Grandaddy’s Jason Lytle On Restlessness, Shredding, Weird Jobs, & His Placid New Album Blu Wav

Dustin Aksland

Grandaddy’s Jason Lytle On Restlessness, Shredding, Weird Jobs, & His Placid New Album Blu Wav

Dustin Aksland

When Jason Lytle of Grandaddy turns on his Zoom camera, he’s predictably perched outside, a cloudless blue California sky behind him, a palm tree in the distance. I off-handedly comment that it’s very bright. “I can darken things down,” Lytle jokes. “Get in a dark room under the covers and go full goth.”

It’s a fitting start to our chat, emblematic of Lytle’s lighthearted attitude toward the trope of being a tragic musician. Considering Grandaddy have been highly regarded in the scene where many bands do fit that trope — Sparklehorse, Silver Jews, Songs: Ohia, to name a few — some might expect Lytle to adhere to it as well, but he doesn’t. Despite the devastating lyrics of his new album Blu Wav, Lytle doesn’t think it’s that sad. To be fair, the sound is placid and hopeful; the introduction of the pedal steel adds a layer of nostalgic beauty, especially on the old-timey “Jukebox App.”

Since their genesis in 1992, Grandaddy have perfected a moving concoction of rock, folk, and pop, tending to prioritize electric guitars over everything else. Their hit “A.M. 180,” off their 1997 debut Under The Western Freeway, is buoyed by a playful, radiant synth melody. The following LP, 2000’s The Sophtware Slump, served as their magnum opus, a wistful, prophetic start to the new millennium. Though it came out several months before I was even born, I felt an instant kinship with the songs when I listened to them for the first time. The Sophtware Slump is a timeless portrait of the uncertainty of life, of our inability to stay satisfied, of our endless search for lasting comfort and peace.

On The Sophtware Slump’s penultimate track, “Miner At The Dial-A-View,” Lytle croons, “I dream at night/ Of going home someday/ Somewhere so far away,” reminding me of a quote from Giovanni’s Room by James Baldwin: “Why, you will go home and then you will find that home is not home anymore. Then you will really be in trouble. As long as you stay here, you can always think: One day I will go home.” Home is wherever we are not; home serves more purpose as a dream, a tranquil idea. It is better to come to terms with a concept of home as something that exists already within us, as Blu Wav’s cosmic “Cabin In My Mind” suggests.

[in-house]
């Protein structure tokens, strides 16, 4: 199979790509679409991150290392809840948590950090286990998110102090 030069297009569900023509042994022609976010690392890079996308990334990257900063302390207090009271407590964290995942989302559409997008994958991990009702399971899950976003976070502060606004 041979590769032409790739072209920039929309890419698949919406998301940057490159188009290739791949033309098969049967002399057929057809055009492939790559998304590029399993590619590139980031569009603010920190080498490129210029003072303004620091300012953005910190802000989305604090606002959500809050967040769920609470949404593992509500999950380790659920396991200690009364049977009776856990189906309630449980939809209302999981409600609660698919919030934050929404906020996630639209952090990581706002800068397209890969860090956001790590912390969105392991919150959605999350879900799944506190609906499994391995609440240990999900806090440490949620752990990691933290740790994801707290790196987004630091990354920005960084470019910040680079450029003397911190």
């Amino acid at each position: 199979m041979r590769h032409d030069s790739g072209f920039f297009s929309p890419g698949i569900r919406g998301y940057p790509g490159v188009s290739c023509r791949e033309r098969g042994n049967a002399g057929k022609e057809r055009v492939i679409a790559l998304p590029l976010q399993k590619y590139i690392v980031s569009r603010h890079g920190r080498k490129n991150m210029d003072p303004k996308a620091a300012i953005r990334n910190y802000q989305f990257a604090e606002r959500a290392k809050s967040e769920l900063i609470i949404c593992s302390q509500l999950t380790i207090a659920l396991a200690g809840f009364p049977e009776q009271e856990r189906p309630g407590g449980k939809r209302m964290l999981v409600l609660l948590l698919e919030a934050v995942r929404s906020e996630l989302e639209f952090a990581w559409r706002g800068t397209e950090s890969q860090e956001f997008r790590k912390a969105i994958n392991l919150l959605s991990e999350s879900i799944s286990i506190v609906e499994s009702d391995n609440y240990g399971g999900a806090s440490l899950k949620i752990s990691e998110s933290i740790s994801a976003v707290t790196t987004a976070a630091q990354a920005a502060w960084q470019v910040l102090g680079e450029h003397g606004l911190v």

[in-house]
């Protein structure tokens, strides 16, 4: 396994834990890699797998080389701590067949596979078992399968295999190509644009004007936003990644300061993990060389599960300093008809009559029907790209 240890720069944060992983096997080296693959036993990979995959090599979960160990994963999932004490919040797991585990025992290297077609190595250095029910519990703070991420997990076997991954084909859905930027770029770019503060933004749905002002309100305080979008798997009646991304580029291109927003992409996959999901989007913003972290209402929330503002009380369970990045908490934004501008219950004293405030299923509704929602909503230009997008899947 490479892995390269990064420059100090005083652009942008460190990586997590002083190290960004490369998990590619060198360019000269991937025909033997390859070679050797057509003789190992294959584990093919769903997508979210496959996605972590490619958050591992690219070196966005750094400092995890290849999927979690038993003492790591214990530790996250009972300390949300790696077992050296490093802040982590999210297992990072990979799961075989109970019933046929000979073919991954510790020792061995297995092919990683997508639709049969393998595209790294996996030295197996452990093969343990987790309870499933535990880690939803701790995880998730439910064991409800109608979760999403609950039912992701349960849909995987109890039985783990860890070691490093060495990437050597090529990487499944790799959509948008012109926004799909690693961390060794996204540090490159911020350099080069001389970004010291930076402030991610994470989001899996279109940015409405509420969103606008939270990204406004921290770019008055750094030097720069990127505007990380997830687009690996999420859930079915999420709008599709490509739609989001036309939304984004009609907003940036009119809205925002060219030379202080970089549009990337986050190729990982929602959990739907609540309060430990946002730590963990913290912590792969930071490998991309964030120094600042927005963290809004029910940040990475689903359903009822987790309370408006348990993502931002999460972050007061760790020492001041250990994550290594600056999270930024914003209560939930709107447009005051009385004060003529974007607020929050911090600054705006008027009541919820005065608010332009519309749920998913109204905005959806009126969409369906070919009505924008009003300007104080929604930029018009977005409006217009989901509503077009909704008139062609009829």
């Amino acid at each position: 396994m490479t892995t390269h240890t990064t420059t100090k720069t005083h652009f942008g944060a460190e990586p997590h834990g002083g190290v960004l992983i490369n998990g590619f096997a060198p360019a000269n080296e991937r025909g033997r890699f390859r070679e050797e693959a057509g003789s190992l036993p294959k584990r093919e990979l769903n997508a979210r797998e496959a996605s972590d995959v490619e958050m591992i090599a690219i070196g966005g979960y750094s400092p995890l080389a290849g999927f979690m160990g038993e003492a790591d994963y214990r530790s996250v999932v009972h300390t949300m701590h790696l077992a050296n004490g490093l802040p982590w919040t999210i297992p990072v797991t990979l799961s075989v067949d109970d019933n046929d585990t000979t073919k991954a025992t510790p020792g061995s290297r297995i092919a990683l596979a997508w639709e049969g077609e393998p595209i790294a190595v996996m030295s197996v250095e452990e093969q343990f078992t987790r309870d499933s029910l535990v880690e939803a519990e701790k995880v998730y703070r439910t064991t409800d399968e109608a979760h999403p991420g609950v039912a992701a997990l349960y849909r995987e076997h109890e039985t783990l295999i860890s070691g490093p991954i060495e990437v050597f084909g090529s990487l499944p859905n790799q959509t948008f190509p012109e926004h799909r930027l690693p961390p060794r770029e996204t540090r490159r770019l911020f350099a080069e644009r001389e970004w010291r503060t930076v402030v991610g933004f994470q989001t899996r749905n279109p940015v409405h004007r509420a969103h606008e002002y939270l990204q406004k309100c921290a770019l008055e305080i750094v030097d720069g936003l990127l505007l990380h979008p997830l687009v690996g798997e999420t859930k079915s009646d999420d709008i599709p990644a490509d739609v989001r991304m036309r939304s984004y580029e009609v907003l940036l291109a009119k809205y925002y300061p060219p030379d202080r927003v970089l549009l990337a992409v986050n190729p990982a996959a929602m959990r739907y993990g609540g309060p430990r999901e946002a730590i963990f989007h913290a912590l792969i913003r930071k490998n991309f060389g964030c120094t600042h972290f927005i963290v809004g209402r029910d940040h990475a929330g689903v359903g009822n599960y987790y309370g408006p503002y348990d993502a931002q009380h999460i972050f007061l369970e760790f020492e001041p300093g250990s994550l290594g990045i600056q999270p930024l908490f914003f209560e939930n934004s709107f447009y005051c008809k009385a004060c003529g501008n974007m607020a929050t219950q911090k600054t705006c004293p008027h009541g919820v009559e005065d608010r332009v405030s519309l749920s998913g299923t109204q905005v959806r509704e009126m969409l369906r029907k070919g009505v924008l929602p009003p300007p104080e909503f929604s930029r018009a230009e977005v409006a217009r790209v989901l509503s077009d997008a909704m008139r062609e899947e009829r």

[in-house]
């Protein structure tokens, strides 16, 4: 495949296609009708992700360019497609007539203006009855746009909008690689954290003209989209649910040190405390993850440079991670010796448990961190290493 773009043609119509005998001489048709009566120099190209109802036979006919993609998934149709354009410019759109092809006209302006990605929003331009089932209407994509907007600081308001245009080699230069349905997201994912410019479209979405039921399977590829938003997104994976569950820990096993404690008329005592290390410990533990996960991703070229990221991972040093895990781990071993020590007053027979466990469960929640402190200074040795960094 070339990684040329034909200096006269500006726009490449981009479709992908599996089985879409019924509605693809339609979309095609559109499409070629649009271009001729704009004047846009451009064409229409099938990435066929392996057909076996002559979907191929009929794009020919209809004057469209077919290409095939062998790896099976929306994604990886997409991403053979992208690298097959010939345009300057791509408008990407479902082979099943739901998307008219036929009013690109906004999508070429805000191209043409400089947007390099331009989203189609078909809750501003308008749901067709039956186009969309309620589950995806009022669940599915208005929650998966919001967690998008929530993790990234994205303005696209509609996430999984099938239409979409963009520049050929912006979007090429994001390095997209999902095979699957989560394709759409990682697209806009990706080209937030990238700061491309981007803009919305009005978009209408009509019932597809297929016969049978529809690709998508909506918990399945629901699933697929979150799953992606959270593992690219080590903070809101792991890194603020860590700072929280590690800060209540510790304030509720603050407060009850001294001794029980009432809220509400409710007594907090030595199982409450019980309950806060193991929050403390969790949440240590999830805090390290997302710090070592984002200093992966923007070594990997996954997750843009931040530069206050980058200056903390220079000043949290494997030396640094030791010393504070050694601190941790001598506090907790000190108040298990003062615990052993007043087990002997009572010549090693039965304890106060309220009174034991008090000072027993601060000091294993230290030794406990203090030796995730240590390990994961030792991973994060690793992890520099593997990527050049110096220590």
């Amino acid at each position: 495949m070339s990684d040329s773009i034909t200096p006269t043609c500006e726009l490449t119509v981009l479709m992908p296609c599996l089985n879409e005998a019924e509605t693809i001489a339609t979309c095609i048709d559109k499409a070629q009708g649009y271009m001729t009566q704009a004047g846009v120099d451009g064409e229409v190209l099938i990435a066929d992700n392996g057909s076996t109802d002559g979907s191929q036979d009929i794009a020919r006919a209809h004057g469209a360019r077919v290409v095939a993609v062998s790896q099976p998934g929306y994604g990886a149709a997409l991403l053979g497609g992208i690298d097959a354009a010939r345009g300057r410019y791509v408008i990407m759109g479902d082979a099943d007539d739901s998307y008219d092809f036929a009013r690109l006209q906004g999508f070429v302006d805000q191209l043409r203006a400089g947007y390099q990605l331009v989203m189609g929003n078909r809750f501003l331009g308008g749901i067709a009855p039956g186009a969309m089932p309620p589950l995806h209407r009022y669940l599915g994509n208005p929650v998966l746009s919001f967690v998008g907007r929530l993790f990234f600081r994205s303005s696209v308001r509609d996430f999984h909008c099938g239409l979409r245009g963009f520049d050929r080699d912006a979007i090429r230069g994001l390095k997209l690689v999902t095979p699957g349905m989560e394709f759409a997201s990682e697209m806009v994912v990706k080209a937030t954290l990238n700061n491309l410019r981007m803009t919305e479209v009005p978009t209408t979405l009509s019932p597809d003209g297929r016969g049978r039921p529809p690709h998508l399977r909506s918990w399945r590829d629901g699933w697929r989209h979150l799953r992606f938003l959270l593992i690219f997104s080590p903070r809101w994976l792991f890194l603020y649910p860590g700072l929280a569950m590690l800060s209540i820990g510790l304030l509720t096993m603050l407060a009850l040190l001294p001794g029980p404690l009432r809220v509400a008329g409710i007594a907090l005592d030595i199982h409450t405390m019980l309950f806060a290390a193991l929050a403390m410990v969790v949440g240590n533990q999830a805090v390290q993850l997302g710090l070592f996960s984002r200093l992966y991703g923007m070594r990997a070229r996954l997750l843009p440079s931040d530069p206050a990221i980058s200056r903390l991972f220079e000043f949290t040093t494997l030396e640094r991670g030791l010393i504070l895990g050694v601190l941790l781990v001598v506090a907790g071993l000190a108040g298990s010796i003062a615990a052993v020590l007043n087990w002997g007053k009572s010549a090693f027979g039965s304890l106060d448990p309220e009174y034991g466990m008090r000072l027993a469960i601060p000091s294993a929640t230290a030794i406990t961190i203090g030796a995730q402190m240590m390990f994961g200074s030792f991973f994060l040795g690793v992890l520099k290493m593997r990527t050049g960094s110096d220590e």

Grandaddy started off as Lytle on vocals, guitar, and keys, Kevin Garcia on bass, and Aaron Burtch on drums, before guitarist Jim Fairchild and keyboardist Tim Dryden joined in ’95. In 2017, Garcia passed away following a stroke, two months after the release of their fifth LP Last Place. Blu Wav is the first proper Grandaddy record since then, and Lytle has stepped out on his own, with all the tracks written, produced, and performed by him, with the exception of Max Hart on pedal steel.

Lytle leans into the quaint, slow side of Grandaddy on Blu Wav, out next month on Dangerbird Records. He calls the album a “snoozefest,” but he’s proud. “It takes a lot of restraint to have this much restlessness within you and still make an album that’s snoozy,” he says. The title Blu Wav refers to Lytle’s combining of bluegrass and new wave to create a new genre. Today, the coruscating single “Long As I’m Not The One” is out, beginning with fizzy synthesizers that lead to Lytle’s vulnerable lull. Hear it below, and read our interview about Blu Wav.

A lot of your music is about isolating yourself, moving to different locations as a way to sequester yourself away from people and artifice. But then there’s a kind of disillusionment that you find once you’re there and you’re alone.

JASON LYTLE: Grass is always greener. What do they call it… wanderlust. I definitely suffer from thinking that I’m missing out, thinking that wherever I’m at isn’t as awesome as the next place. I think that got handed down from my mom. My mom and dad split when I was like five, and she went off to find herself. And she was always moving to new places.